Let $C_c^\infty(\mathbb R^n)$ be the functions from $\mathbb R^n$ to $\mathbb R$ with compact support, further let $X$ be a separable Hilbert space with a fixed orthonormal basis $(e_n)_n$. Define the cylindrical functions:

\begin{align*} \text{Cyl}(X) := \{f : X \to &\mathbb R : \text{there exists } d \in \mathbb{N} \text{ and } \phi \in C_c^\infty(\mathbb R^n) \text{ such that }\\\ &f(x) = \phi(\langle x, e_1 \rangle, \ldots , \langle x, e_d \rangle ) \text{ for all } x \in X \} \end{align*}

Now, if $\langle . , . \rangle$ is the inner product on $X$ define $$\langle x, y \rangle_\omega := \sum_n \frac{1}{n^2} \langle x, e_n \rangle \langle e_n, y \rangle$$

Now, why is every $f \in \text{Cyl}(X)$ continuous with respect to $\langle . , . \rangle_\omega$? Sure, it is Lipschitz and continuous with respect to the weak topology (because it is with respect to the strong topology). Further I know that on bounded sets, the topology induced by $\langle . , . \rangle_\omega$ is the same as the weak topology. However, $f^{-1}(A)$ does not have to be bounded. What am I missing, I'm sure it is easy.

  • $\begingroup$ I've usually seen cylinder functions defined by $f(x) = \phi(\langle x, u_1 \rangle, \dots, \langle x, u_d \rangle)$ where $u_1, \dots, u_d$ may be any elements of $X$, not just elements of the chosen orthonormal basis. My class of functions seems to be strictly larger than yours... $\endgroup$ – Nate Eldredge Oct 27 '10 at 22:56
  • $\begingroup$ @Nate: Gradient Flows in Metric Spaces and in the Space of Probability Measures by Ambrosio et al uses the definition I give (pg 113). Do you have a reference where I can find your version? $\endgroup$ – Jonas Teuwen Oct 27 '10 at 23:39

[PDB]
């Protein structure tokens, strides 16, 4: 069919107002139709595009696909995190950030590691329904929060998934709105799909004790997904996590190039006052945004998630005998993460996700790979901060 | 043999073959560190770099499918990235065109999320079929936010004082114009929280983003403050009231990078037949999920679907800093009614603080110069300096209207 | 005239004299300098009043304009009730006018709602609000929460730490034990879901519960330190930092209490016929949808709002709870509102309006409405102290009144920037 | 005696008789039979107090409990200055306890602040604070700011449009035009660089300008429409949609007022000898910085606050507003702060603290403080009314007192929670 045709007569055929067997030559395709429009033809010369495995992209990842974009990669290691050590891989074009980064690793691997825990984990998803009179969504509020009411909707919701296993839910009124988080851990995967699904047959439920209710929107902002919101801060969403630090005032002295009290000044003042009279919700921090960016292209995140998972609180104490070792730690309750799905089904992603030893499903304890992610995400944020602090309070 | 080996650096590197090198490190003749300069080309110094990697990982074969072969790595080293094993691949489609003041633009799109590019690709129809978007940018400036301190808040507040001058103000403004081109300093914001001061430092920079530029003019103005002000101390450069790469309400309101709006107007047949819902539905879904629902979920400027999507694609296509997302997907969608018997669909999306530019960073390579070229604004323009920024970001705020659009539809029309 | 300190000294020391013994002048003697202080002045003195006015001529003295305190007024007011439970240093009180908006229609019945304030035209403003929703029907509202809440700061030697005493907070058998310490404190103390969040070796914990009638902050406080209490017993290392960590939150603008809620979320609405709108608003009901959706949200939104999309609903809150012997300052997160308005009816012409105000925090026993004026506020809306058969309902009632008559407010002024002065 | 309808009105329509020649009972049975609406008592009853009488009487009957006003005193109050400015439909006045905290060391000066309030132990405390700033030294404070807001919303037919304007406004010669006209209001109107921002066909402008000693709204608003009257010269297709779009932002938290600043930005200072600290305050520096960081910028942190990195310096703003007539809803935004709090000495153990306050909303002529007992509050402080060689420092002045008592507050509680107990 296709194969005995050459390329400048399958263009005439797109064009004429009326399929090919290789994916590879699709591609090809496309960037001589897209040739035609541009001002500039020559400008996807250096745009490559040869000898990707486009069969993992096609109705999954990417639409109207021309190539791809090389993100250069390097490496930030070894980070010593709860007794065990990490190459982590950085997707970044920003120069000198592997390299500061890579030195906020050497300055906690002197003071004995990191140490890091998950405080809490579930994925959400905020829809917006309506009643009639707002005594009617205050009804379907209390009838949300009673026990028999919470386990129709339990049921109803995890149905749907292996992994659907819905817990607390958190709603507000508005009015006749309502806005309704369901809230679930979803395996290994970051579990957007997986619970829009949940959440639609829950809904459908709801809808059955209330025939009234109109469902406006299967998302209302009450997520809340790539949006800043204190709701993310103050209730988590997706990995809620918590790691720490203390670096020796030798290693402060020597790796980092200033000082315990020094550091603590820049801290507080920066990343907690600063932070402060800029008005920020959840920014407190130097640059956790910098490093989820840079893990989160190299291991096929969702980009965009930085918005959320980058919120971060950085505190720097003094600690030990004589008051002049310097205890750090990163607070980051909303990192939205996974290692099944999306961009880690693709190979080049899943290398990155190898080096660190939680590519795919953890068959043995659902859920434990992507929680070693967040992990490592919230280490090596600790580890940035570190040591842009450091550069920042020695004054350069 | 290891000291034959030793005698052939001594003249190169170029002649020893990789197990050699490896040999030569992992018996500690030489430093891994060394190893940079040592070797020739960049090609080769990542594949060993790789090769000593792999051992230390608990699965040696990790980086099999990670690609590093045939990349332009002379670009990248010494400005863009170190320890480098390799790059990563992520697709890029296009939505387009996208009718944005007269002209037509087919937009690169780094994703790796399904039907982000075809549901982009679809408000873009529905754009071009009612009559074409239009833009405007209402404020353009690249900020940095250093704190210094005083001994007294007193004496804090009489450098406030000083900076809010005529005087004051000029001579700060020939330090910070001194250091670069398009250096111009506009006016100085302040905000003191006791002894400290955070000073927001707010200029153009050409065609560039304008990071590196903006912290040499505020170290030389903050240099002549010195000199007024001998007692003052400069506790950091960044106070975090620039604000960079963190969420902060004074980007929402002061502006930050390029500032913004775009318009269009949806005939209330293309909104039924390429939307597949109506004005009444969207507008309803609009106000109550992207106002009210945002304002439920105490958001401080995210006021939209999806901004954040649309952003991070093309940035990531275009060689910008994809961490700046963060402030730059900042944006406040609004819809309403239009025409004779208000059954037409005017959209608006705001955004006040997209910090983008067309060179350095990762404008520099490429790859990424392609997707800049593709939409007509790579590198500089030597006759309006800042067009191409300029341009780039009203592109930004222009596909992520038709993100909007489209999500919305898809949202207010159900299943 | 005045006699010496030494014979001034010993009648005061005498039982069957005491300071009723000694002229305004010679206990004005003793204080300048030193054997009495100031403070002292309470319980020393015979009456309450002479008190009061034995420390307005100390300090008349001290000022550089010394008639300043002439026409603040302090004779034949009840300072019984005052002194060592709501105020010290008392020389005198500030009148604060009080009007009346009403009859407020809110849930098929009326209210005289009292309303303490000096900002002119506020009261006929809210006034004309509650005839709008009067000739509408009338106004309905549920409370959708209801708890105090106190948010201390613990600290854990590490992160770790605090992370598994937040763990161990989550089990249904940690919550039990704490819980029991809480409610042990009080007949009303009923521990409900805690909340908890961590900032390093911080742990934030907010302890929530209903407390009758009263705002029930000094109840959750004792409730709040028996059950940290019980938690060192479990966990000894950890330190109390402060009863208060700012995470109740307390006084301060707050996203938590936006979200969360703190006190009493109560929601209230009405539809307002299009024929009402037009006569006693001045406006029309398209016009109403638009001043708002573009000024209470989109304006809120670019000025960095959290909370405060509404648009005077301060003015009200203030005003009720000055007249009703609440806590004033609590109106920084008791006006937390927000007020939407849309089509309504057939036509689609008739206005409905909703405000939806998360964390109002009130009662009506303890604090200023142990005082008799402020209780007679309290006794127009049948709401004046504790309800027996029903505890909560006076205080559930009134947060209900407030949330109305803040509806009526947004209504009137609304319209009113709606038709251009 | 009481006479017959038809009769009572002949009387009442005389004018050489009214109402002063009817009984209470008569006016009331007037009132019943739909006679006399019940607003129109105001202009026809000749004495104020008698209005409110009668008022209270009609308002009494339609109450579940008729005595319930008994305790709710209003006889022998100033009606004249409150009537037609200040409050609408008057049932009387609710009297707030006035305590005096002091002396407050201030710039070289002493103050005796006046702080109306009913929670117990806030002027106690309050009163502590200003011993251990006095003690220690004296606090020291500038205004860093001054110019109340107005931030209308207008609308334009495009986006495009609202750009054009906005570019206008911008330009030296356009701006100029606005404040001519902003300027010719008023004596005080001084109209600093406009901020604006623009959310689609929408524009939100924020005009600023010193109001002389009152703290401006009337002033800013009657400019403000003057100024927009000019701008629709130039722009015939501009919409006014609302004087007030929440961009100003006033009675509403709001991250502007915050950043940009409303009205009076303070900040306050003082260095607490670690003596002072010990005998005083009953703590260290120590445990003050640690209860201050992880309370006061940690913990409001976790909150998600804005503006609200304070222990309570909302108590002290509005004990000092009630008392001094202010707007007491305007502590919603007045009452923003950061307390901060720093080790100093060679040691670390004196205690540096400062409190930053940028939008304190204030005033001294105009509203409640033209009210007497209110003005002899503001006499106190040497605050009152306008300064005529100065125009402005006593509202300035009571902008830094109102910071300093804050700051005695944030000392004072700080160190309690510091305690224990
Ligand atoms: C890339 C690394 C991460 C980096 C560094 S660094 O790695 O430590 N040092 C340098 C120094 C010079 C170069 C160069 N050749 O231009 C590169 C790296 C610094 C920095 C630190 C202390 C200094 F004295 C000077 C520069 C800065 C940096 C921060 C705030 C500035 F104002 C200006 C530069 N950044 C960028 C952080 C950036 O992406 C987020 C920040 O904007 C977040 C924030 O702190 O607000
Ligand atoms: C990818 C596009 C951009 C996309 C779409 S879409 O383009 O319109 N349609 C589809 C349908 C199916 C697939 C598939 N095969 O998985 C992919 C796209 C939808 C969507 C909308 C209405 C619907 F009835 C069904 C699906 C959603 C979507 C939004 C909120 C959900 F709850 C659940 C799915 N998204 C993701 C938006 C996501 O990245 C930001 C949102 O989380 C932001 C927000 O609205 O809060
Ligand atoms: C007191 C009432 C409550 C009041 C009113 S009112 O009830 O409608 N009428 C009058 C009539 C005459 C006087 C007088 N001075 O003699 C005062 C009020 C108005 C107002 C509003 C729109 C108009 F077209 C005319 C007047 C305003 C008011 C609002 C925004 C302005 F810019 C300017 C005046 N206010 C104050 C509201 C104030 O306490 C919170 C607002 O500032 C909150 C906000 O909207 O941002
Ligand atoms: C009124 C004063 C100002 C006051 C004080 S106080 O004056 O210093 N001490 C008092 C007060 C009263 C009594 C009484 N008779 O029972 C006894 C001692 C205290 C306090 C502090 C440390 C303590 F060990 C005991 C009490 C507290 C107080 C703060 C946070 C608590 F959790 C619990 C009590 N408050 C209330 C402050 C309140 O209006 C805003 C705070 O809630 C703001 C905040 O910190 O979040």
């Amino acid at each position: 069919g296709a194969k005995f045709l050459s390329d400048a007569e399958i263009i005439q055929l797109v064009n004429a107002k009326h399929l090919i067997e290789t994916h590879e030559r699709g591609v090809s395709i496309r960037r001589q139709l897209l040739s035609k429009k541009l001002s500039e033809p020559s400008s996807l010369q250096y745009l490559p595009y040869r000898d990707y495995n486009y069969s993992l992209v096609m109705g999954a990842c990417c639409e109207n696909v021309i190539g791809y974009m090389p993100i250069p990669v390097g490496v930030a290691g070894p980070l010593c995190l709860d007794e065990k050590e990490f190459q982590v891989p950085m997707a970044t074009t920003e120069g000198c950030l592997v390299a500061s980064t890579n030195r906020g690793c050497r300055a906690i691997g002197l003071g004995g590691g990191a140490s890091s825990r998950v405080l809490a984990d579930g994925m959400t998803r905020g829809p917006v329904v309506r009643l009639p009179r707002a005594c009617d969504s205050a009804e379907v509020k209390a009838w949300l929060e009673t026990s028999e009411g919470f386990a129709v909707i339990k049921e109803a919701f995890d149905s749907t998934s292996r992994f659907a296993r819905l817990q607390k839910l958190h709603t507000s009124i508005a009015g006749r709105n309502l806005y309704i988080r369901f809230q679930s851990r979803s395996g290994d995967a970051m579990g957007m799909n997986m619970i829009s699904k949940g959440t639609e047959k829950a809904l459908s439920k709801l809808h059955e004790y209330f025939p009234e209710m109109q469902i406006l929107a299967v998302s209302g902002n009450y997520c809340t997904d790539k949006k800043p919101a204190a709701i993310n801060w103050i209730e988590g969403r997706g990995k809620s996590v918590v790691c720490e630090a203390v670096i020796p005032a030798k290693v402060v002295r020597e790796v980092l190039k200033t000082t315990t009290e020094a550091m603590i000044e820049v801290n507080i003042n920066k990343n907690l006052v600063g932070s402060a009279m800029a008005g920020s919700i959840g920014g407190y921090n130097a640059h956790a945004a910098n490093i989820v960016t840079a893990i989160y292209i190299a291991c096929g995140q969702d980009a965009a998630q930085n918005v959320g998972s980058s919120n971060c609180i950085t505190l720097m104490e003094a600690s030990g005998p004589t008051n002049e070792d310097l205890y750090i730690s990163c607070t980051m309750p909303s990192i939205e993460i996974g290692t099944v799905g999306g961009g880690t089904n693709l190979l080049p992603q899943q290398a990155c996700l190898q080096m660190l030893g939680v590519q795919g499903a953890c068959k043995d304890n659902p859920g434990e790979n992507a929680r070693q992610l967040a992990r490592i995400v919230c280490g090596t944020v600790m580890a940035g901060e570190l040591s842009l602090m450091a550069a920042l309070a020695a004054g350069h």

For each $j$, the inequality $$|\langle x , e_j\rangle| = j \sqrt{\langle x , e_j\rangle\langle e_j , x\rangle\over j^2}\leq j\sqrt{\langle x , x\rangle_\omega}$$ shows that the map $x\mapsto \langle x , e_j\rangle$ is continuous from $(X , \langle\cdot ,\cdot\rangle_\omega)$ to $\mathbb R$. Thus, for fixed $d$ the map $x\mapsto (\langle x , e_1\rangle, \dots,\langle x , e_d\rangle)$ is continuous from $(X , \langle\cdot ,\cdot\rangle_\omega) $ into ${\mathbb R}^d$. Composing with the smooth map $\phi:{\mathbb R}^d\to {\mathbb R}$ gives you a continuous function from $(X , \langle\cdot ,\cdot\rangle_\omega)$ into $\mathbb R$ again.

| cite | improve this answer | |
  • $\begingroup$ You're welcome. When I was a student, I briefly thought that the $\langle \cdot , \cdot\rangle_\omega$ topology was the same as the weak topology. I'm glad to see that you didn't fall into that trap! $\endgroup$ – user6096 Oct 27 '10 at 21:21

Your Answer

By clicking “Post Your Answer”, you agree to our terms of service, privacy policy and cookie policy

Not the answer you're looking for? Browse other questions tagged or ask your own question.